Designed in 1928 by Abram Garfield, the Stable Complex was home to Mrs. Harvey’s prized Jersey herd. From 1928 to 1936, dairy shows and auctions were held in the center courtyard. Most of the complex was altered to accommodate horses following Mrs. Harvey’s death. The Stable Complex includes a carriage room, tack room, cow barn, milking barn, and horse stalls. Today the complex provides space for a variety of activities including museum programming, receptions, and other special events.
*Plantings included in Miss Harrison’s master plan
Ilex cornuta ‘Burfordii’
This towering broadleaf native evergreen holly produces small red berries in late fall and winter. This specimen has beautiful light gray bark and stiff leaves with curved edges and spike-like points. The Burford holly flowers are attractive to a variety of insects, and the berries are an important winter food source for birds and mammals. Holly cuttings have always been used in holiday decorating at Pebble Hill.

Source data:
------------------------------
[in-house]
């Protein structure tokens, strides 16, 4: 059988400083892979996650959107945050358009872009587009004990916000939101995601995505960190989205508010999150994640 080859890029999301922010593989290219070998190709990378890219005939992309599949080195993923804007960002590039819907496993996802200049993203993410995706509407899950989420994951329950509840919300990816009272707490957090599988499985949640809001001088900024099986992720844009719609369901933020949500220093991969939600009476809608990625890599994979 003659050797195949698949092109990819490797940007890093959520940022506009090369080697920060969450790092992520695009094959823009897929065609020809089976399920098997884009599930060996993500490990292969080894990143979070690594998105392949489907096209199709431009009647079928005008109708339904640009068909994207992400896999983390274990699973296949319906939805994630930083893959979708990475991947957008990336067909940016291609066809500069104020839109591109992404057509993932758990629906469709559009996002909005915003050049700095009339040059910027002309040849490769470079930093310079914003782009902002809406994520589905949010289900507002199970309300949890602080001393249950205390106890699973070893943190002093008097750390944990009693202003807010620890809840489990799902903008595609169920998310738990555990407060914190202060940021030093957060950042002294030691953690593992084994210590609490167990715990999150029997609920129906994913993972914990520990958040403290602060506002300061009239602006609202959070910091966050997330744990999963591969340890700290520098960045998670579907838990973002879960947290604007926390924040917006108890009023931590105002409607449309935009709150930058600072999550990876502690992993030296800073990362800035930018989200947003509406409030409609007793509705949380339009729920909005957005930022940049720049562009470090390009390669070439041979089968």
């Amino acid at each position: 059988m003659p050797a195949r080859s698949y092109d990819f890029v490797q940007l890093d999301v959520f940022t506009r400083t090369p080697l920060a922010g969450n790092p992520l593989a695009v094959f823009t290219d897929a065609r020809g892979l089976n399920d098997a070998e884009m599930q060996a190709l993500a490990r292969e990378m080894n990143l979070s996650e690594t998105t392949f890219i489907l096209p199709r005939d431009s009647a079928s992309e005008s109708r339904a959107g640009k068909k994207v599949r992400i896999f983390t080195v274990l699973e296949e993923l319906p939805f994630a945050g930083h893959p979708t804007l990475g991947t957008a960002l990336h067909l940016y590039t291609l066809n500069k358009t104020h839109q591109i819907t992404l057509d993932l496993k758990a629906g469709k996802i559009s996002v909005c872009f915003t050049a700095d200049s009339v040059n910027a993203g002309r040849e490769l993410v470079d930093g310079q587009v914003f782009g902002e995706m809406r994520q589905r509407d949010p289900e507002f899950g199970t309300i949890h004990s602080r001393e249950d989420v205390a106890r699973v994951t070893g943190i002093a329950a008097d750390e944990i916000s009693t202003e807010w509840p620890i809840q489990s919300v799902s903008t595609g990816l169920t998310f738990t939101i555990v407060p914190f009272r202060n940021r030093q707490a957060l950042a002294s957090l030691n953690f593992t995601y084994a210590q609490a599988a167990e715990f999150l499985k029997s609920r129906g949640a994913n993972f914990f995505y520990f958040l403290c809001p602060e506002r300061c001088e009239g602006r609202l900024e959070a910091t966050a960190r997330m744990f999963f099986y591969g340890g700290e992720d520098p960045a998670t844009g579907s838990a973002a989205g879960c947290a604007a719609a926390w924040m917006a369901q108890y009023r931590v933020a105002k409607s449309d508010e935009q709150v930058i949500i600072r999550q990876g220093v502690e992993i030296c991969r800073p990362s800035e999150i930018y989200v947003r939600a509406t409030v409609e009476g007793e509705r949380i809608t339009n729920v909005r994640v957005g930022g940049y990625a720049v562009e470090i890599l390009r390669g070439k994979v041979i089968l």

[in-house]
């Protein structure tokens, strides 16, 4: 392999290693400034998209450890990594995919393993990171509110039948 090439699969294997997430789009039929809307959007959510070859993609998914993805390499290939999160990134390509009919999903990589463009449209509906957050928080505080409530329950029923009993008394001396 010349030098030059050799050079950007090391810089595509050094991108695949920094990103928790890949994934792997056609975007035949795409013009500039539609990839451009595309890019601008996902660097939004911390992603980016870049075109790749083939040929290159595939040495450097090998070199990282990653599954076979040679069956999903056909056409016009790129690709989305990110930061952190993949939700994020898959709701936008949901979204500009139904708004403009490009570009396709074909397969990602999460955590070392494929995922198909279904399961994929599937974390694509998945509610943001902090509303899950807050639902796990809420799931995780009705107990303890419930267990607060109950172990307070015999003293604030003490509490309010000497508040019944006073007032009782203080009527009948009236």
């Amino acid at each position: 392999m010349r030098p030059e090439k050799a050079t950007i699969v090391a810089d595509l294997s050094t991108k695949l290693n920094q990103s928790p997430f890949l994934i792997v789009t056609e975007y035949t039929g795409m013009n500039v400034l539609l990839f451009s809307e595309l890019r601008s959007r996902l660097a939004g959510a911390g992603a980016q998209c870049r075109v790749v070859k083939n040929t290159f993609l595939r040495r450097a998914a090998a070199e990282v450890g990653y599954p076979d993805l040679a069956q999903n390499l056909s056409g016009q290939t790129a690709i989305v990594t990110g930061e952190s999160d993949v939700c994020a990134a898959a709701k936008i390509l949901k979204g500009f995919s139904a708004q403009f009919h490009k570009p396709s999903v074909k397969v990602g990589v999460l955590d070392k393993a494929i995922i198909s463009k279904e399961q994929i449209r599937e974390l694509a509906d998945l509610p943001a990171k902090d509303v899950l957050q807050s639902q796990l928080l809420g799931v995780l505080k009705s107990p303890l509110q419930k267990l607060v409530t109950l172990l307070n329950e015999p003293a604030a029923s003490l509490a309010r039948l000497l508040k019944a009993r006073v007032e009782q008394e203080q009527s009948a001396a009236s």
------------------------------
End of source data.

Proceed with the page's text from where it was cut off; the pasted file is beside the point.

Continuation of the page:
This evergreen large shrub or small tree can grow 20 to 30 feet tall and has glossy, dark green leaves. Ligustrums produce clusters of small, creamy white flowers with a pungent fragrance that bloom in spring to early summer.
Evergreen live oak trees are found throughout the plantation, frequently draped in Spanish moss. Although this tree is evergreen, it does drop older leaves in the springtime and replenishes with new leaf growth. It can grow to 60 to 80 feet in height and can have a 60 to 12 foot spread with curved branches and trunks. The live oak is the state tree of Georgia.
Stable Courtyard circa 1930s
This evergreen shrub with oval leaves secretes a sap-like substance when cut or squeezed. With fragrant white flower clusters that bloom in the spring, pittosporum can grow up to 30 feet tall and 10 feet wide. These shrubs are used throughout the world as ornamental plants in landscaping and as cut foliage.
Typically found on massive live oak limbs, this native delicate evergreen fern turns green with excessive moisture. When the weather is dry for extended periods, the fern turns brown and shrivels, then “resurrects” once enough moisture returns. The fronds are known as air plants or epiphyte and draw nutrients from air and water that collect on the outer surfaces of bark.
Exterior Stable Complex circa 1930s